Steve Harvey did a lot of talking during the epic Earth, Wind and Fire-Isley Brother’s battle on Sunday night. Many would, and did, say he did too much talking.
But even the most anti-Steve Harvey viewers had to appreciate him giving a shoutout to HBCU bands during the four-hour long webcast.
As Earth Wind and Fire rose when D-Nice cue’d up the epic title cut to their 1979 album “In The Stone,” band heads from Dover, Delaware to the West Coast knew what was up. And Harvey felt the vibes too.
“Every HBCU in the country know this cut right here,” Harvey yelled over the music. “This the Sonic Boom and errybody else. The FAM (U) Rattlers. Everybody. Damn Southern. Let’s go.”
While Harvey mimicked some sort of horn player, the remaining members of Earth, Wind and Fire stood up and performed though they were already three hours into an epic night of music.
The two iconic bands put on a show befitting their illustrious histories. Both bands — but particularly Earth, Wind, and Fire — have become staples of HBCU marching bands over the past 50 years. Not only upbeat cuts like “In The Stone” and “Fantasy” or deep funk like “Shining Star,” but also ballads such as “Reasons” and “After The Love Has Gone,” continue to resonate nearly 50-years after they were released.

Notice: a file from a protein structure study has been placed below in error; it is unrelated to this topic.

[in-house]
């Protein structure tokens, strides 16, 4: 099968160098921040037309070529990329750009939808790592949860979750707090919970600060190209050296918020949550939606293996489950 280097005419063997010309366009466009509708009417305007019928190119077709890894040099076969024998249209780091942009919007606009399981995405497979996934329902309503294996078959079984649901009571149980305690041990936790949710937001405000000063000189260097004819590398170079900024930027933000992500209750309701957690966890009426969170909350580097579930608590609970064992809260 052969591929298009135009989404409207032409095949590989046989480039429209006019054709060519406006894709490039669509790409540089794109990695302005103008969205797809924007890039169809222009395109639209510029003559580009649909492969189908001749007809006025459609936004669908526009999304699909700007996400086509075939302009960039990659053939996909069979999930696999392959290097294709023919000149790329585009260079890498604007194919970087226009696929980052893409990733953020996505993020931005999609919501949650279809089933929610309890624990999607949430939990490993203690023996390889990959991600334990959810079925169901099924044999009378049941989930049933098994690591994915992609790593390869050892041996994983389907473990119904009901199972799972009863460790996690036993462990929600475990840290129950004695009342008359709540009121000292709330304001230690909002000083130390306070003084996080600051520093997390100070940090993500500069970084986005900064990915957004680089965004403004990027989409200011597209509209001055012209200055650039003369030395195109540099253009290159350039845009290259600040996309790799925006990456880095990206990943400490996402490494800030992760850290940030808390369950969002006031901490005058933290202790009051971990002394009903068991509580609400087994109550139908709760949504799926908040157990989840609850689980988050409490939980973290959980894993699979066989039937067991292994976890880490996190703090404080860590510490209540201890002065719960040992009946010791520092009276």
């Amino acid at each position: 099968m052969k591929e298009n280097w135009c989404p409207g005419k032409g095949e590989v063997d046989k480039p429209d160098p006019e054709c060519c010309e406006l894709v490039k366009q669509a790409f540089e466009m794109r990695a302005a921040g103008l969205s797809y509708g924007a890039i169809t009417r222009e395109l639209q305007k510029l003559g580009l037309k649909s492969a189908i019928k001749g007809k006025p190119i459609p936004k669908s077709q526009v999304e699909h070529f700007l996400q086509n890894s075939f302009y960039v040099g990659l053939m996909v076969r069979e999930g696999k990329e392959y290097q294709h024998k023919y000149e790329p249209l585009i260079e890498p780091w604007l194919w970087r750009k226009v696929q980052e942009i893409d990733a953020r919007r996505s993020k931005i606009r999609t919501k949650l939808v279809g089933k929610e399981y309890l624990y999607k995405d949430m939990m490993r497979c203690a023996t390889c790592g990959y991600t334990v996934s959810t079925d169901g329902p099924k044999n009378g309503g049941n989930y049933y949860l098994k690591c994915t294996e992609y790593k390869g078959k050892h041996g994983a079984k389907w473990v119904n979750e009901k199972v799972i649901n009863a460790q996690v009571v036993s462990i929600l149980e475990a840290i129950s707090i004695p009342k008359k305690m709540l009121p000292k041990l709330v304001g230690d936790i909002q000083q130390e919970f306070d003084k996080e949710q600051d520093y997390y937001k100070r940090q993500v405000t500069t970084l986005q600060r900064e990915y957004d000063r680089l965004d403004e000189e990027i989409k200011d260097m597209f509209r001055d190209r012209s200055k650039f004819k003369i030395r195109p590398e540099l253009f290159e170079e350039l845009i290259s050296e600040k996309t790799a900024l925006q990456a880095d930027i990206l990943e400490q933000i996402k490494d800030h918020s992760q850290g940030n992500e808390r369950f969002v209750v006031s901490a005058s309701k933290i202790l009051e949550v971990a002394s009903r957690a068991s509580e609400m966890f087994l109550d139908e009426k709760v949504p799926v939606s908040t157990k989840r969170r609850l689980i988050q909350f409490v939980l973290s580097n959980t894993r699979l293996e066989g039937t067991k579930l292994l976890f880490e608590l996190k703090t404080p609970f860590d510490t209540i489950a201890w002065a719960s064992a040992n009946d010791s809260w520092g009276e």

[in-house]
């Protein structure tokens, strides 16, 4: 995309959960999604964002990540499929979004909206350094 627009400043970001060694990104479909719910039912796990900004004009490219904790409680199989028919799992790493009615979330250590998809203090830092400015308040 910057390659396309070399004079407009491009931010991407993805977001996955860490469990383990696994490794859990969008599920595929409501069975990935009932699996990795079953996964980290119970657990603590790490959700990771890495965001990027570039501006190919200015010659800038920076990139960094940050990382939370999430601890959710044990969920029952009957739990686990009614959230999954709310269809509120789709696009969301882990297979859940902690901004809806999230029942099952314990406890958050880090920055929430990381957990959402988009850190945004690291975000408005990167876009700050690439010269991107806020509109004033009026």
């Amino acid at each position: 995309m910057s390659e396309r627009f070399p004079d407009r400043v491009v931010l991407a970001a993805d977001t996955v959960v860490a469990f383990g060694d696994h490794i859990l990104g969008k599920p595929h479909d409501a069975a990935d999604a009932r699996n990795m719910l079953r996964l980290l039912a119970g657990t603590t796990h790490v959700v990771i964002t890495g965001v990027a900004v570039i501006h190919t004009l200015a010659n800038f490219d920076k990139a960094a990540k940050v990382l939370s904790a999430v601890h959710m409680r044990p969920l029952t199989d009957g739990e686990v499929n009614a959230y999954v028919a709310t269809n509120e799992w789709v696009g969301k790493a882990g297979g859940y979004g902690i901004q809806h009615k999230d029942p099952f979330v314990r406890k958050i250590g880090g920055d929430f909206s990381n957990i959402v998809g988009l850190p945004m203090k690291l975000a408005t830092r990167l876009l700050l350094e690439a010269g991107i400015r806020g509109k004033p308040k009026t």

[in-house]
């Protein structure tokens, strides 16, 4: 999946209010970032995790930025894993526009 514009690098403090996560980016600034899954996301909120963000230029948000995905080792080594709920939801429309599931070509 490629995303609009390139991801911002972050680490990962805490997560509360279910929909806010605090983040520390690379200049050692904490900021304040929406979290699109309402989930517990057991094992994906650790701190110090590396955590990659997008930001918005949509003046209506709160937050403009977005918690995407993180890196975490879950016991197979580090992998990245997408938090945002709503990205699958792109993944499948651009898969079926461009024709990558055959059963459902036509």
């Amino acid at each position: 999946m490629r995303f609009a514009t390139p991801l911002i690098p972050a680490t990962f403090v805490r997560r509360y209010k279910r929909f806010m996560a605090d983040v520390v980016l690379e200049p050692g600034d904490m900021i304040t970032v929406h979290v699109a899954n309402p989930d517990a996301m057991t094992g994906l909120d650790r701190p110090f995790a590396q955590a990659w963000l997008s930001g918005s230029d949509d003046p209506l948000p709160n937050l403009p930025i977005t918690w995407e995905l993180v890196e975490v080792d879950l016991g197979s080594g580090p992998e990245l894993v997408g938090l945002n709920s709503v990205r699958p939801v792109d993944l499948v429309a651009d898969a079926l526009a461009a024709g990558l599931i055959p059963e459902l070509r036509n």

The Isley Brothers have an even longer musical legacy, reaching back to “Shout” in the 1950s. Their heavy guitar-driven arrangements have been and remain interpolated to this very day.
Harvey earned a lot of criticism for relaying his personal memories on the broadcast. So much so that he was allegedly told during a break to stop talking so much. But he was expressing — in his own, unique way — how the music of both groups were the soundtrack to his life.
They are also the soundtrack of HBCU band life, which many of us associate with the best times in our lives. Great memories with old friends put to the tune of pompous horns and heavy drums. It’s the sound that makes homecoming special, particularly after all we’ve endured this year.
So yes, Harvey was in his uncle story-telling bag, on Sunday night. But his brief moment connecting the HBCU experience to the music of the Isley Brothers and Earth, Wind and Fire was very necessary.